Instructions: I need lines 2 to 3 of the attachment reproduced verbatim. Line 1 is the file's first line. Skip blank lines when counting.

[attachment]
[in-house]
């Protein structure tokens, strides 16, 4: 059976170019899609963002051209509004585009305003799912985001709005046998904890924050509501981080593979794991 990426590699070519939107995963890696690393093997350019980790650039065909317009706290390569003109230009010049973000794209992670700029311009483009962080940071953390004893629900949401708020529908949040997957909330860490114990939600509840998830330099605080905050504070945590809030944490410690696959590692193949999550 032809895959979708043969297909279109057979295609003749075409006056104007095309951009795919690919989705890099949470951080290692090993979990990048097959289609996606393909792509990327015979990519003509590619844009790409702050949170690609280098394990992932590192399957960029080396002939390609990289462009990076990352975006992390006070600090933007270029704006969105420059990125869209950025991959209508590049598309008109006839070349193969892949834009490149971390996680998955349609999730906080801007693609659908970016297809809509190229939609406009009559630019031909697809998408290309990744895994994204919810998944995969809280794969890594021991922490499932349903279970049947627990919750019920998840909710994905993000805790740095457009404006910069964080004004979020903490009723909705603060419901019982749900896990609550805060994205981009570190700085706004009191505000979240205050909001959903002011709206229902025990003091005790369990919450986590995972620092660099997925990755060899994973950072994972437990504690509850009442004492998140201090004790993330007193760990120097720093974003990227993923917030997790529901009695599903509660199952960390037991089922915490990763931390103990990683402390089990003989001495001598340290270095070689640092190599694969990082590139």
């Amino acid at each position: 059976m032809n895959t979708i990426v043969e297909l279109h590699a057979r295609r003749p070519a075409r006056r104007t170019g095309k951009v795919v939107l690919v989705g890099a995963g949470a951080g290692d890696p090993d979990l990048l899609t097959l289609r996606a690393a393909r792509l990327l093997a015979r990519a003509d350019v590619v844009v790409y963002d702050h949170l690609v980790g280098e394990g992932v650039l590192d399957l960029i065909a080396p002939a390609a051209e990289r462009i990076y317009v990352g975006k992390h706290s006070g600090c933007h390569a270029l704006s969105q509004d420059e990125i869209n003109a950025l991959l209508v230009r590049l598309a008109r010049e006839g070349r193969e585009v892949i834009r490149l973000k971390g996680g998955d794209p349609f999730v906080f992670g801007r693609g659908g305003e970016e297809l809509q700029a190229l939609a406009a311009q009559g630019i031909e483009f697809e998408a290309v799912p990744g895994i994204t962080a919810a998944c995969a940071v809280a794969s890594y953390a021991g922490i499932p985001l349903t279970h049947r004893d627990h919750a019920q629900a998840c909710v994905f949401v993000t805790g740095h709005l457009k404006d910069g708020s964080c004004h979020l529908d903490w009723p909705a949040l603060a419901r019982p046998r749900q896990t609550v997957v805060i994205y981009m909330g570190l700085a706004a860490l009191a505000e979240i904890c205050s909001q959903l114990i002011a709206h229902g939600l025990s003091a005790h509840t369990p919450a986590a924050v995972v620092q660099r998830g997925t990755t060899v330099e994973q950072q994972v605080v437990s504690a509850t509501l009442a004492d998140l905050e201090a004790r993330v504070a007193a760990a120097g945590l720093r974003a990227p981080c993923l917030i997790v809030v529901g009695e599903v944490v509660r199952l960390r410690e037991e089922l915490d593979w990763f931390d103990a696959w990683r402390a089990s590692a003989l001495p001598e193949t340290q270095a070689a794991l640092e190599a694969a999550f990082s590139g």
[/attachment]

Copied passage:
């Protein structure tokens, strides 16, 4: 059976170019899609963002051209509004585009305003799912985001709005046998904890924050509501981080593979794991 990426590699070519939107995963890696690393093997350019980790650039065909317009706290390569003109230009010049973000794209992670700029311009483009962080940071953390004893629900949401708020529908949040997957909330860490114990939600509840998830330099605080905050504070945590809030944490410690696959590692193949999550 032809895959979708043969297909279109057979295609003749075409006056104007095309951009795919690919989705890099949470951080290692090993979990990048097959289609996606393909792509990327015979990519003509590619844009790409702050949170690609280098394990992932590192399957960029080396002939390609990289462009990076990352975006992390006070600090933007270029704006969105420059990125869209950025991959209508590049598309008109006839070349193969892949834009490149971390996680998955349609999730906080801007693609659908970016297809809509190229939609406009009559630019031909697809998408290309990744895994994204919810998944995969809280794969890594021991922490499932349903279970049947627990919750019920998840909710994905993000805790740095457009404006910069964080004004979020903490009723909705603060419901019982749900896990609550805060994205981009570190700085706004009191505000979240205050909001959903002011709206229902025990003091005790369990919450986590995972620092660099997925990755060899994973950072994972437990504690509850009442004492998140201090004790993330007193760990120097720093974003990227993923917030997790529901009695599903509660199952960390037991089922915490990763931390103990990683402390089990003989001495001598340290270095070689640092190599694969990082590139």
């Amino acid at each position: 059976m032809n895959t979708i990426v043969e297909l279109h590699a057979r295609r003749p070519a075409r006056r104007t170019g095309k951009v795919v939107l690919v989705g890099a995963g949470a951080g290692d890696p090993d979990l990048l899609t097959l289609r996606a690393a393909r792509l990327l093997a015979r990519a003509d350019v590619v844009v790409y963002d702050h949170l690609v980790g280098e394990g992932v650039l590192d399957l960029i065909a080396p002939a390609a051209e990289r462009i990076y317009v990352g975006k992390h706290s006070g600090c933007h390569a270029l704006s969105q509004d420059e990125i869209n003109a950025l991959l209508v230009r590049l598309a008109r010049e006839g070349r193969e585009v892949i834009r490149l973000k971390g996680g998955d794209p349609f999730v906080f992670g801007r693609g659908g305003e970016e297809l809509q700029a190229l939609a406009a311009q009559g630019i031909e483009f697809e998408a290309v799912p990744g895994i994204t962080a919810a998944c995969a940071v809280a794969s890594y953390a021991g922490i499932p985001l349903t279970h049947r004893d627990h919750a019920q629900a998840c909710v994905f949401v993000t805790g740095h709005l457009k404006d910069g708020s964080c004004h979020l529908d903490w009723p909705a949040l603060a419901r019982p046998r749900q896990t609550v997957v805060i994205y981009m909330g570190l700085a706004a860490l009191a505000e979240i904890c205050s909001q959903l114990i002011a709206h229902g939600l025990s003091a005790h509840t369990p919450a986590a924050v995972v620092q660099r998830g997925t990755t060899v330099e994973q950072q994972v605080v437990s504690a509850t509501l009442a004492d998140l905050e201090a004790r993330v504070a007193a760990a120097g945590l720093r974003a990227p981080c993923l917030i997790v809030v529901g009695e599903v944490v509660r199952l960390r410690e037991e089922l915490d593979w990763f931390d103990a696959w990683r402390a089990s590692a003989l001495p001598e193949t340290q270095a070689a794991l640092e190599a694969a999550f990082s590139g």